Poor rail system forces Kumba to cut output
Challenges keeping putting significant pressure on value chain, says SA’s largest iron-ore producer
SA’s largest iron-ore producer, Kumba, had to “moderate” production rates in December in response to poor rail performance on the Transnet ore line that connects mines in the Northern Cape with the Saldanha Bay port.
Kumba said in a production and trading update on Thursday that production fell 26% in the fourth quarter of 2023, compared with the third quarter and was down 27% compared with 2022’s matching period.
“Following the completion of the annual logistics maintenance shutdown by Transnet in October 2023, rail performance challenges continued to place significant pressure on our value chain. Ore railed to Saldanha Bay Port decreased by 19% in the fourth quarter of 2023 compared [with] the third quarter, resulting in on-mine stockpiles increasing to unsustainable levels,” said Kumba CEO Mpumi Zikalala.
Total production for the year was down 5% to 35.7-million tonnes (in line with revised guidance of 35-million to 36-million tonnes) “to align with constrained rail performance to draw down high mine stockpiles”.
Finished stock for the year fell to 7.1-million tonnes, down from 7.8-million tonnes in 2022, with most of the stock sitting at the mines and “suboptimal levels” of 0.6-million tonnes at the Saldanha Bay Port.
The group increased sales for the year 1% to 37.2-million tonnes, but this was still down from the roughly 40-million tonnes of export sales in 2020 and 2021.
Zikalala said Kumba was committed to supporting work being done by the national logistics crisis committee to halt the decline in rail performance and improve the capacity of the iron-ore export channel.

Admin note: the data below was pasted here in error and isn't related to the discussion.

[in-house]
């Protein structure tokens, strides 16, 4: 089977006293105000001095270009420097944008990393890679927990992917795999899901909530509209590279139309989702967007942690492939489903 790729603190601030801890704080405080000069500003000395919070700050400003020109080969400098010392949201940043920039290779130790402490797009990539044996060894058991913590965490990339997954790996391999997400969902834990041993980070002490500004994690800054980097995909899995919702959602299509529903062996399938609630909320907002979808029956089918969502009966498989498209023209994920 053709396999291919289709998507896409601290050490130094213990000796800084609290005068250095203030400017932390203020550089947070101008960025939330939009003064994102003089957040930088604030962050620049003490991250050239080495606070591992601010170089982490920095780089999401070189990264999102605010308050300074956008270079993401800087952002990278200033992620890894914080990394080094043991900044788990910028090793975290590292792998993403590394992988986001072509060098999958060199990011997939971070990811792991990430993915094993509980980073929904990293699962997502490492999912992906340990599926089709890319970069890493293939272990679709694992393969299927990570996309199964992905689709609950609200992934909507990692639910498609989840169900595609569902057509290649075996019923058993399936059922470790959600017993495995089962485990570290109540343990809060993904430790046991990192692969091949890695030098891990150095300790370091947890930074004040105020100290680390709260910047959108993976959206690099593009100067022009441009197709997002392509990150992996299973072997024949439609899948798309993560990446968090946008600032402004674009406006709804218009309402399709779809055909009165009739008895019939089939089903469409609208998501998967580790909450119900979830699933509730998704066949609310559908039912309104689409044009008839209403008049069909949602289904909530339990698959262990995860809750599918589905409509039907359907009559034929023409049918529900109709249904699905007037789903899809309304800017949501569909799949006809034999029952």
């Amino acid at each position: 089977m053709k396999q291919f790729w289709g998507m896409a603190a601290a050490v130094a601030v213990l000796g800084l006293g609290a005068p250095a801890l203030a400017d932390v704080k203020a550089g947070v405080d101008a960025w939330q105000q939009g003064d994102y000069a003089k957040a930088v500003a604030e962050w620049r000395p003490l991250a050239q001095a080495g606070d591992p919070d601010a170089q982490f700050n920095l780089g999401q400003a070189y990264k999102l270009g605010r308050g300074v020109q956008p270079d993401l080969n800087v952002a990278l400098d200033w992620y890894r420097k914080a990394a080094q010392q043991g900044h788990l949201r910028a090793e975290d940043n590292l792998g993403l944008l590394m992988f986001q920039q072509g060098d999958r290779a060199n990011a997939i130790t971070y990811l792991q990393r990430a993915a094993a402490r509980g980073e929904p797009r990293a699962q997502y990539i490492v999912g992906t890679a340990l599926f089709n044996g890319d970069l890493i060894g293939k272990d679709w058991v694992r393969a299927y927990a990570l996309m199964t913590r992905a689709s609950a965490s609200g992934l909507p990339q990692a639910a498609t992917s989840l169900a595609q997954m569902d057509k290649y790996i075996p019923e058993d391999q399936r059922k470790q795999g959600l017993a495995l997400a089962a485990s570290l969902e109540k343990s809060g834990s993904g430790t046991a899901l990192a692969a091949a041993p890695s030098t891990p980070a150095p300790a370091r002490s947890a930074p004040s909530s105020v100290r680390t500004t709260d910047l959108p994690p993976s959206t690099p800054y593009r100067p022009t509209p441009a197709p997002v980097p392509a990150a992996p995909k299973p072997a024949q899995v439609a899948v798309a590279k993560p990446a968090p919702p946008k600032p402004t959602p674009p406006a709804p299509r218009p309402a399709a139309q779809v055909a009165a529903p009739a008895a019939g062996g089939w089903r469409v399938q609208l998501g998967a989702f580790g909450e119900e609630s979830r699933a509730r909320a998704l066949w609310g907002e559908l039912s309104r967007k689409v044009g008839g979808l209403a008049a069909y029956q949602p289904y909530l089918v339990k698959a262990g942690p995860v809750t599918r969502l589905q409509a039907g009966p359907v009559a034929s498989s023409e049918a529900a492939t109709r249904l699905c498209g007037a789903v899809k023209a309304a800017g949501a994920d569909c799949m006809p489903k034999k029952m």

“However, due to a significant amount of work required to turn the situation around over time, the logistics network is expected to remain constrained over the medium-term.
“As a result, we have revised our production guidance for the three-year period, 2024 to 2026, to between 35-million and 37-million tonnes per annum,” she said.
In its “facts and figures” report for 2023 the Minerals Council of SA said Transnet was not able now to fulfil its contractual obligations to customers because of poor operational performance.
The report, released this week at the Investing in African Mining Indaba in Cape Town, says the nameplate capacity of the iron-ore line was 60-million tonnes a year. But at current rates Transnet was expected to have transported only about 55-million tonnes in 2023.
Despite these production challenges the group benefited from higher iron prices in the latter part of 2023.
In the last quarter of 2023 iron ore prices strengthened on the back of tight market fundamentals, including low port inventories and demand supported by government stimulus announcements and steel exports from China.
Kumba’s average realised price for 2023 was $117 per wet metric ton (wmt), 15% above the benchmark price and slightly up from the average price of $113/wmt in 2022.
Due to the higher prices and weaker rand/dollar exchange rate, which has a favourable effect on costs, the group expects headline earnings per share for the year to rise 18%-31% on the previous year’s.
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